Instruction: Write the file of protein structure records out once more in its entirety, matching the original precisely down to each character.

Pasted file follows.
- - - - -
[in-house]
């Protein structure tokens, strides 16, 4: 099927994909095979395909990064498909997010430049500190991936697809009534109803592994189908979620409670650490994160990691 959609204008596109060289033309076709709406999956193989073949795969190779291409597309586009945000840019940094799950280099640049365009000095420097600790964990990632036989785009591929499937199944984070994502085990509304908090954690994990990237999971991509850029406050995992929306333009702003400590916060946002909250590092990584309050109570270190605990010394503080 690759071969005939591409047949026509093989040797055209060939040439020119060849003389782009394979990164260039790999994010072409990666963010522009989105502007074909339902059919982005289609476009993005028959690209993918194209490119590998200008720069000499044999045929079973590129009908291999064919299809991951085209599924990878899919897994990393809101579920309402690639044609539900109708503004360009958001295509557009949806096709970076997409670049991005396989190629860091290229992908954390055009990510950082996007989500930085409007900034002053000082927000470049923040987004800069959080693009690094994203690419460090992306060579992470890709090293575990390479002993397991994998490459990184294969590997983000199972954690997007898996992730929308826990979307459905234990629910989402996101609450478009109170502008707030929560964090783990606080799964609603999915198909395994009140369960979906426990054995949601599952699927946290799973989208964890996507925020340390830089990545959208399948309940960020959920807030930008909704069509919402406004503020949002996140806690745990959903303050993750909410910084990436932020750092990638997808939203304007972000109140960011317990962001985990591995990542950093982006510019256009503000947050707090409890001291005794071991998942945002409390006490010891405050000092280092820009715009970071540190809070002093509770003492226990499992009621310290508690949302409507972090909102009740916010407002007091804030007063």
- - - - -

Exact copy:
[in-house]
């Protein structure tokens, strides 16, 4: 099927994909095979395909990064498909997010430049500190991936697809009534109803592994189908979620409670650490994160990691 959609204008596109060289033309076709709406999956193989073949795969190779291409597309586009945000840019940094799950280099640049365009000095420097600790964990990632036989785009591929499937199944984070994502085990509304908090954690994990990237999971991509850029406050995992929306333009702003400590916060946002909250590092990584309050109570270190605990010394503080 690759071969005939591409047949026509093989040797055209060939040439020119060849003389782009394979990164260039790999994010072409990666963010522009989105502007074909339902059919982005289609476009993005028959690209993918194209490119590998200008720069000499044999045929079973590129009908291999064919299809991951085209599924990878899919897994990393809101579920309402690639044609539900109708503004360009958001295509557009949806096709970076997409670049991005396989190629860091290229992908954390055009990510950082996007989500930085409007900034002053000082927000470049923040987004800069959080693009690094994203690419460090992306060579992470890709090293575990390479002993397991994998490459990184294969590997983000199972954690997007898996992730929308826990979307459905234990629910989402996101609450478009109170502008707030929560964090783990606080799964609603999915198909395994009140369960979906426990054995949601599952699927946290799973989208964890996507925020340390830089990545959208399948309940960020959920807030930008909704069509919402406004503020949002996140806690745990959903303050993750909410910084990436932020750092990638997808939203304007972000109140960011317990962001985990591995990542950093982006510019256009503000947050707090409890001291005794071991998942945002409390006490010891405050000092280092820009715009970071540190809070002093509770003492226990499992009621310290508690949302409507972090909102009740916010407002007091804030007063």